Monday, March 14, 2016

Bitten by a Muse!

Whate'er we leave to God, God does,
And blesses us;
The work we choose should be our own,
God leaves alone.

If with light head erect I sing,
Though all the Muses lend their force,
From my poor love of anything,
The verse is weak and shallow as its source.

But if with bended neck I grope
Listening behind me for my wit,
With faith superior to hope,
More anxious to keep back than forward it;

Making my soul accomplice there
Unto the flame my heart hath lit,
Then will the verse forever wear--
Time cannot bend the line which God hath writ.

Always the general show of things
Floats in review before my mind,
And such true love and reverence brings,
That sometimes I forget that I am blind.

But now there comes unsought, unseen,
Some clear divine electuary,
And I, who had but sensual been,
Grow sensible, and as God is, am wary.

I hearing get, who had but ears,
And sight, who had but eyes before,
I moments live, who lived but years,
And truth discern, who knew but learning's lore.

I hear beyond the range of sound,
I see beyond the range of sight,
New earths and skies and seas around,
And in my day the sun doth pale his light.

A clear and ancient harmony
Pierces my soul through all its din,
As through its utmost melody--
Farther behind than they, farther within.

More swift its bolt than lightning is,
Its voice than thunder is more loud,
It doth expand my privacies
To all, and leave me single in the crowd.

It speaks with such authority,
With so serene and lofty tone,
That idle Time runs gadding by,
And leaves me with Eternity alone.

Now chiefly is my natal hour,
And only now my prime of life;
Of manhood's strength it is the flower,
'Tis peace's end and war's beginning strife.

It comes in summer's broadest noon,
By a grey wall or some chance place,
Unseasoning Time, insulting June,
And vexing day with its presuming face.

Such fragrance round my couch it makes,
More rich than are Arabian drugs,
That my soul scents its life and wakes
The body up beneath its perfumed rugs.

Such is the Muse, the heavenly maid,
The star that guides our mortal course,
Which shows where life's true kernel's laid,
Its wheat's fine flour, and its undying force.

She with one breath attunes the spheres,
And also my poor human heart,
With one impulse propels the years
Around, and gives my throbbing pulse its start.

I will not doubt for evermore,
Nor falter from a steadfast faith,
For thought the system be turned o'er,
God takes not back the word which once He saith.

I will not doubt the love untold
Which not my worth nor want has bought,
Which wooed me young, and woos me old,
And to this evening hath me brought.

My memory I'll educate
To know the one historic truth,
Remembering to the latest date
The only true and sole immortal youth.

Be but thy inspiration given,
No matter through what danger sought,
I'll fathom hell or climb to heaven,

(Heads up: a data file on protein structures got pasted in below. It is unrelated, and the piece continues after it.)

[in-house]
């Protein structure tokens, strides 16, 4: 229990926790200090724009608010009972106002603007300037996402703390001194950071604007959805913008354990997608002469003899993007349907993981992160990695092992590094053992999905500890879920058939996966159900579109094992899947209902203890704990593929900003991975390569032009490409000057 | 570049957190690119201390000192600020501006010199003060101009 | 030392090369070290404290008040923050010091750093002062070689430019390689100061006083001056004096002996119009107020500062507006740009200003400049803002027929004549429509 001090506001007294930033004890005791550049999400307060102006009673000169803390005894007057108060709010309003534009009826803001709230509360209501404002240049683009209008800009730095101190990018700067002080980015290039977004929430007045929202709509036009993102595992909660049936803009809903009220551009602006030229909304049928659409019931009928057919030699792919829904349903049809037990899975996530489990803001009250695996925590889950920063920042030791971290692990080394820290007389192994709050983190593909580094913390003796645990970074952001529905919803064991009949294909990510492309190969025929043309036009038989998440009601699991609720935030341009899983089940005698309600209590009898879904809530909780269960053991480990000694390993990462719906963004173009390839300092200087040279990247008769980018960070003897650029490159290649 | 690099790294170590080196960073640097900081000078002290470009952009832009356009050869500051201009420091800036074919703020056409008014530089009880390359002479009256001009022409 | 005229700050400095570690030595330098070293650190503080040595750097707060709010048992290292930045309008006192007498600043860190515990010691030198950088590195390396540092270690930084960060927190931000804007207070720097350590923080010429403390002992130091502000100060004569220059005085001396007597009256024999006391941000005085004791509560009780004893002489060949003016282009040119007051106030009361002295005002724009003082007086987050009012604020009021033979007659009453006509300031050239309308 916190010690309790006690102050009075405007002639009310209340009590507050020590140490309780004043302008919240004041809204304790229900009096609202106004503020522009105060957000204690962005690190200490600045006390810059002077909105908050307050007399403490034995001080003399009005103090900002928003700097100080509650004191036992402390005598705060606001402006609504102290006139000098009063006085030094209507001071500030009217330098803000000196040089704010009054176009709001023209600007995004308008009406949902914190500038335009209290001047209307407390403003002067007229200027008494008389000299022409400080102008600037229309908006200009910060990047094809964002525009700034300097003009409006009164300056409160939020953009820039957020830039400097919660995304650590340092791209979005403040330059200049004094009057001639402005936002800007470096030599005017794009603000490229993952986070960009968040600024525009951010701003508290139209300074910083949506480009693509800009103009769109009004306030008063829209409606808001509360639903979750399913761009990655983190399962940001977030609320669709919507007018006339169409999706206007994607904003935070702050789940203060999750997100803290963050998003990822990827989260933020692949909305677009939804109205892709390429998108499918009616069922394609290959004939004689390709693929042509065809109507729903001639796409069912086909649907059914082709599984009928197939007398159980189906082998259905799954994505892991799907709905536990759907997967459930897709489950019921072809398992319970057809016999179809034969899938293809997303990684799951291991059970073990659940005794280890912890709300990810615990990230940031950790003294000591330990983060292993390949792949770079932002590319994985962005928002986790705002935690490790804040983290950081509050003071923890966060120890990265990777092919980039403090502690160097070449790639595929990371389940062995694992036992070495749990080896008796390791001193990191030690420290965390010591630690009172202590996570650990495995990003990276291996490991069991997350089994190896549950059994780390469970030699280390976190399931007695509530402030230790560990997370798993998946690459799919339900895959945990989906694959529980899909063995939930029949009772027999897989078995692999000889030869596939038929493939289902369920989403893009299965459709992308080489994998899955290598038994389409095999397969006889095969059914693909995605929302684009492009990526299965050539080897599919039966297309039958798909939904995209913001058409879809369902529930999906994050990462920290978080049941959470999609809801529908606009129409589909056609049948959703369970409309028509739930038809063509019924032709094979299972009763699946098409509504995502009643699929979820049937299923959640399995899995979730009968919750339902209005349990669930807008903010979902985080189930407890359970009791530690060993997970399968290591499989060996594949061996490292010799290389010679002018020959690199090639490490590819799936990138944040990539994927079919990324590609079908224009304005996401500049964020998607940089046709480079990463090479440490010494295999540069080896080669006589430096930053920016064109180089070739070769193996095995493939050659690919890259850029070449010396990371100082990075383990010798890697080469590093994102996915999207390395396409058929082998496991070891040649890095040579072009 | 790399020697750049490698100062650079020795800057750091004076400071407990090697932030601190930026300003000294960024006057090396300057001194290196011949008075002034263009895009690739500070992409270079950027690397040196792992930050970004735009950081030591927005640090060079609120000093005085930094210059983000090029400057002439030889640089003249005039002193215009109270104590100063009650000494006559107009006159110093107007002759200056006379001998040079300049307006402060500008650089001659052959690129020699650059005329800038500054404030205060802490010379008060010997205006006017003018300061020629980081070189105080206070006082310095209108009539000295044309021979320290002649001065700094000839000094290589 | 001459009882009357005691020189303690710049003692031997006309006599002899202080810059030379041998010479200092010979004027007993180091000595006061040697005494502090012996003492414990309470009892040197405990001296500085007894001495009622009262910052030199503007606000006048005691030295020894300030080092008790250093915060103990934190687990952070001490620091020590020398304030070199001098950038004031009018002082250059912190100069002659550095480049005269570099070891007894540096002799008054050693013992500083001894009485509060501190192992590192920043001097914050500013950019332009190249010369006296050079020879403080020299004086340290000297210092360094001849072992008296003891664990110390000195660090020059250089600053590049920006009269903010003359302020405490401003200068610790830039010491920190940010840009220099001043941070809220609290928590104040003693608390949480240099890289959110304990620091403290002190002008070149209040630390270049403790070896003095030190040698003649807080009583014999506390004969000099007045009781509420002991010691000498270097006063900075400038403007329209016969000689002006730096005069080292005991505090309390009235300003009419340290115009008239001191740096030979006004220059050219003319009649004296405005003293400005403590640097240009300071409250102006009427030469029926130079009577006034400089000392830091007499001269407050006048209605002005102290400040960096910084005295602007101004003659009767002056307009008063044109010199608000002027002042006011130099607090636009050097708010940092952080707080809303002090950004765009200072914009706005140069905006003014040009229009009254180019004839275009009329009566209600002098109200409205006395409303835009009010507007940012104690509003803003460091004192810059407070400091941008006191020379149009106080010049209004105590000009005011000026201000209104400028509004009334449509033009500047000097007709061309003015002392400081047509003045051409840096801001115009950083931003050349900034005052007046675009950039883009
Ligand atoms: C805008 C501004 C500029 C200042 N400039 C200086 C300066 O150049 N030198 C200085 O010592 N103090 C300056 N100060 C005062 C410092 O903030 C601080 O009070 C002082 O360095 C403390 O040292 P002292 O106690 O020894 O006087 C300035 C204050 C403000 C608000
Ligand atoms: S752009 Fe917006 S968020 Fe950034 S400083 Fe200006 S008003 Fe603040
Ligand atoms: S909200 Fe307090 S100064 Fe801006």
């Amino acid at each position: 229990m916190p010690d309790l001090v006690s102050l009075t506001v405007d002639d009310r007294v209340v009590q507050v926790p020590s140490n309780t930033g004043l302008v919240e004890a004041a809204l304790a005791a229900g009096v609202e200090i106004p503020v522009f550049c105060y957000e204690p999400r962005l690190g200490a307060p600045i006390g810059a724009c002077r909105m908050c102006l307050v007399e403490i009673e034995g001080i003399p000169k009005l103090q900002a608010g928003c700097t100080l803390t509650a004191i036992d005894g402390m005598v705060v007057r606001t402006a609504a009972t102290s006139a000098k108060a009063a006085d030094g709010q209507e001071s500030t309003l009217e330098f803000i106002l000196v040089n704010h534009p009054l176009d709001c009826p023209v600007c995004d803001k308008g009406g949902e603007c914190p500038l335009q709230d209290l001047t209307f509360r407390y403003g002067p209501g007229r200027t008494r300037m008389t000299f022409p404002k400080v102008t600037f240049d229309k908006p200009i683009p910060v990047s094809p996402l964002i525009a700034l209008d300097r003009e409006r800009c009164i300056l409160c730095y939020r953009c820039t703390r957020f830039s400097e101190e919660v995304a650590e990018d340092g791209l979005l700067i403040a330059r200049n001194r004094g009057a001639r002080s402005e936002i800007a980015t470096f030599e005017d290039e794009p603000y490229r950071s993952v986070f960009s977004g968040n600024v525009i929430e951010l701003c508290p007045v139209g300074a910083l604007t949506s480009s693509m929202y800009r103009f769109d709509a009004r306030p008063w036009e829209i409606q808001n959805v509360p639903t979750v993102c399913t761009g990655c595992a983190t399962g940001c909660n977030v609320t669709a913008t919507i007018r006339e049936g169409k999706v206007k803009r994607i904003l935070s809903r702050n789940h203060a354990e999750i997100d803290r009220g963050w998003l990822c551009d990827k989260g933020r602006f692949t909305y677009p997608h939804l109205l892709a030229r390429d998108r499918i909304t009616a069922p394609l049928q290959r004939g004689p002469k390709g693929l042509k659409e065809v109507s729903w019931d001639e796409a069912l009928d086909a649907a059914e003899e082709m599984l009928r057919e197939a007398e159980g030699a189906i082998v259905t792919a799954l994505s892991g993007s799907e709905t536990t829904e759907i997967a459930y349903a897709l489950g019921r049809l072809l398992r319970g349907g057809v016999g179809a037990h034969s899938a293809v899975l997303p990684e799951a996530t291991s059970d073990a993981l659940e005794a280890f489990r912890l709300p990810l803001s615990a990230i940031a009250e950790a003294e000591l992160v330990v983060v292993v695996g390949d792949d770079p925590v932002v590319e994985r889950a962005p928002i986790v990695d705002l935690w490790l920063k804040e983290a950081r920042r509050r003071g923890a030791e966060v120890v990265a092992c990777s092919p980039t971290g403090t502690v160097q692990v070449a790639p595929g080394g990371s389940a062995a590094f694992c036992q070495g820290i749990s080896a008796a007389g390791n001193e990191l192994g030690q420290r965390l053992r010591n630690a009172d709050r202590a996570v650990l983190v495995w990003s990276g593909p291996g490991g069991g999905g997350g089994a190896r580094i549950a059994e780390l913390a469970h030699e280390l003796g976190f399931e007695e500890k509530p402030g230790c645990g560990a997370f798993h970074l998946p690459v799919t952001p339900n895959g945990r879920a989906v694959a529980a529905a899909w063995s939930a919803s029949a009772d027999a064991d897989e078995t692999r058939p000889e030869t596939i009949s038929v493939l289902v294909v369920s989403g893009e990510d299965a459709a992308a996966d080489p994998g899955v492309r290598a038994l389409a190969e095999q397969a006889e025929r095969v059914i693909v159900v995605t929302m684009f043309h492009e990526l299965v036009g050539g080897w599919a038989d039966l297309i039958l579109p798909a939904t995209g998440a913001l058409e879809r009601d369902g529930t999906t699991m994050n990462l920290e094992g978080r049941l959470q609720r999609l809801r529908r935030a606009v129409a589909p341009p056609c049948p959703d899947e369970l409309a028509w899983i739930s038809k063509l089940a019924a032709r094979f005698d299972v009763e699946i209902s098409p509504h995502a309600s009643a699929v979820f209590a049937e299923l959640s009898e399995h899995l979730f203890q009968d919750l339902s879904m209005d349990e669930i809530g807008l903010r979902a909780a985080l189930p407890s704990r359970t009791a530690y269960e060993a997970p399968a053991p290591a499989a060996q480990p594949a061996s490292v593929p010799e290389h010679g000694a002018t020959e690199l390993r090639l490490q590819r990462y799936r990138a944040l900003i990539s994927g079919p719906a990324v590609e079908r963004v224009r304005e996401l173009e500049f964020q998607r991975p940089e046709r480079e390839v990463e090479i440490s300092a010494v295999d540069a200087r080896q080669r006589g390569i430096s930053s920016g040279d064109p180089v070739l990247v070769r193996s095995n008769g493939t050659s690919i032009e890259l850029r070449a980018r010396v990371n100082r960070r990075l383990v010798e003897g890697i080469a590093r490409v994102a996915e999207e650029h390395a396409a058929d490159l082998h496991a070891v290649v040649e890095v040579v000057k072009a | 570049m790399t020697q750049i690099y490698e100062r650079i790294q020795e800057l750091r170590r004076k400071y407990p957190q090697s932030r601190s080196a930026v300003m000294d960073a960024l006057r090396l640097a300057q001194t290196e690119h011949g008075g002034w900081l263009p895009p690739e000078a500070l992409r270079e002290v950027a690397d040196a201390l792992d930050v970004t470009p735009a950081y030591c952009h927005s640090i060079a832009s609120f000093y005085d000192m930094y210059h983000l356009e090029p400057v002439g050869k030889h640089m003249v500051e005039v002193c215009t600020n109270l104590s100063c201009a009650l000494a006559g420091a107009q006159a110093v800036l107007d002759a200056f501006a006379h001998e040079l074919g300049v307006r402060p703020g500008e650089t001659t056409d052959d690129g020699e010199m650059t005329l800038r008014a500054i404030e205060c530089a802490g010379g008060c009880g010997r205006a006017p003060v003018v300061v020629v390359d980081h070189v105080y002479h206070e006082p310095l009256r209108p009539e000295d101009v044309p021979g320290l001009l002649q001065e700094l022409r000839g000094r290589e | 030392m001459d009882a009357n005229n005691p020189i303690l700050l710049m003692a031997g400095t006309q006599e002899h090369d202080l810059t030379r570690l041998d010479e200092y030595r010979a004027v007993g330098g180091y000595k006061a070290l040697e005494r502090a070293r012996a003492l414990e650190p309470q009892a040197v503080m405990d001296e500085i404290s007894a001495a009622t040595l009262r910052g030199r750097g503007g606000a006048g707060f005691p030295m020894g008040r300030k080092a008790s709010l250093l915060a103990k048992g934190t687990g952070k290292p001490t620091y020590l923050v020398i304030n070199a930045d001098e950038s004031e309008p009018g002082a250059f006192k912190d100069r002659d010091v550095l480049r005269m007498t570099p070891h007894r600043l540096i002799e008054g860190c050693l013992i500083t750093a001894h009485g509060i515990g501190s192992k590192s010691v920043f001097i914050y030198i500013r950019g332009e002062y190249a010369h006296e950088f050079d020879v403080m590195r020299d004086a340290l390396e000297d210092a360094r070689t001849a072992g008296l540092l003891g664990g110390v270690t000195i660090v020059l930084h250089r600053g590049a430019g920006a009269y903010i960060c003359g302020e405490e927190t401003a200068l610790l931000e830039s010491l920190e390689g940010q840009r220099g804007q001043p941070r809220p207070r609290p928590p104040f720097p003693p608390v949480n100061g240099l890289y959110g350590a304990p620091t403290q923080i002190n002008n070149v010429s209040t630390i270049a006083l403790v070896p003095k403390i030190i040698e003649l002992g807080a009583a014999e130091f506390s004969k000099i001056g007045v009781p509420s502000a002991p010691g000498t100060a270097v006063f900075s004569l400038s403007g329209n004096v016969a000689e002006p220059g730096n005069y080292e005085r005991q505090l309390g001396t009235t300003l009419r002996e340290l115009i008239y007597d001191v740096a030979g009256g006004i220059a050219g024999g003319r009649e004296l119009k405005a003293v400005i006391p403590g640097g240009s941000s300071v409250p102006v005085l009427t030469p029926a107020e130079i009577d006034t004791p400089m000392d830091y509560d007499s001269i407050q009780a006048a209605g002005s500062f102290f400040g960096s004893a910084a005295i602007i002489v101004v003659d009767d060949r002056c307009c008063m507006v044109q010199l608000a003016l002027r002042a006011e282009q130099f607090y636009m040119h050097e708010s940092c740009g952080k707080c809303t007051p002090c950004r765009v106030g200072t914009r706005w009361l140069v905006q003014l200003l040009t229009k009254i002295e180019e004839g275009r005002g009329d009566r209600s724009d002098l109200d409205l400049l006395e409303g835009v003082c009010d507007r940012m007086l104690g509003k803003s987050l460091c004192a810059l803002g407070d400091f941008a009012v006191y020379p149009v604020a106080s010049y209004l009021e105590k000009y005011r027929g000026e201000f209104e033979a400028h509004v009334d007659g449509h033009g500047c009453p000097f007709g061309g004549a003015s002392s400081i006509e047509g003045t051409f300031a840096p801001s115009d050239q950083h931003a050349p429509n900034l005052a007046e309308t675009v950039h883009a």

And yet esteem that cheap which love has bought.


Fame cannot tempt the bard
Who's famous with his God,
Nor laurel him reward
Who has his Maker's nod.
- Henry David Thoreau, "Inspiration"


Joe Conservative said...

"Bitten" vs "Smitten"... Lookism lives.

FreeThinke said...

There is no Frigate like a Book
To take us Lands away,
Nor any Coursers like a Page
Of prancing Poetry –
This Traverse may the poorest take
Without oppress of Toll –
How frugal is the Chariot
That bears a Human soul.

~ Emily Dickinson (1830-1886)

FreeThinke said...

Though I speak with the tongues of men and of angels, and have not Love, I am become as sounding brass, or a tinkling cymbal. And though I have the gift of prophecy, and understand all mysteries, and all knowledge; and though I have all faith, so that I could remove mountains, and have not Love, I am nothing. And though I bestow all my goods to feed the poor, and though I give my body to be burned, and have not Love, it profiteth me nothing.

~ St. Paul - I Corinthians, 13

St. Paul may gave gotten there much earlier, but both Mr. Thoreau and Miss Dickinson were obviously inspired by the same Muse. Those who resist the very idea of believing in Almighty God rarely-if-ever understand that, –– aside from the performance of quotidian drudgery necessary to our survival as physical beings ––, by ourselves alone we can do nothing of value.

If we work continually, as so many of us do, to deny God, we blot Him out of our mortal consciousness, and therefore cut ourselves off from the one and only legitimate source of inspiration and motivation.

Continually "acting pious," quoting Scripture, being overtly "righteous" in our conduct, and playing "strictly by the book" has little or nothing to do with connecting ourselves to the blessing of Divine Love –– an inexhaustible treasure to all who seek it earnestly and humbly.

Thoreau's highly detailed poem does a beautiful job of explicating, amplifying and lending credence to St. Paul's statement of immortal, immutable truth.

Duke Ellington of all people may have said it best of all when he wrote "It don't mean a thing, if it ain't got that zing ..." ;-)

Unfortunately, instead of acquiescing to God's simple commandments, humanity continues to build more and more "Towers of Babel" each of which never fails to bring about the same disastrous, painfully humiliating results.

I see the current trend towards ROBOTIZATION as our latest attempt the "best" God. When those increasingly horrifying machines finally become able to reproduce and maintain themselves without our help, surely they will turn on us and may well bring about our extinction as a species. A fate we will deserve for turning our back on responsibility, shirking honest labor, and turning over the governance of mortal existence to armies of loveless, soulless, essentially mindless MACHINES equipped with BRUTE STRENGTH far superior to ours.

-FJ said...


I think that there's more to it than THAT. A moral incertitude that prevents men from commanding "others".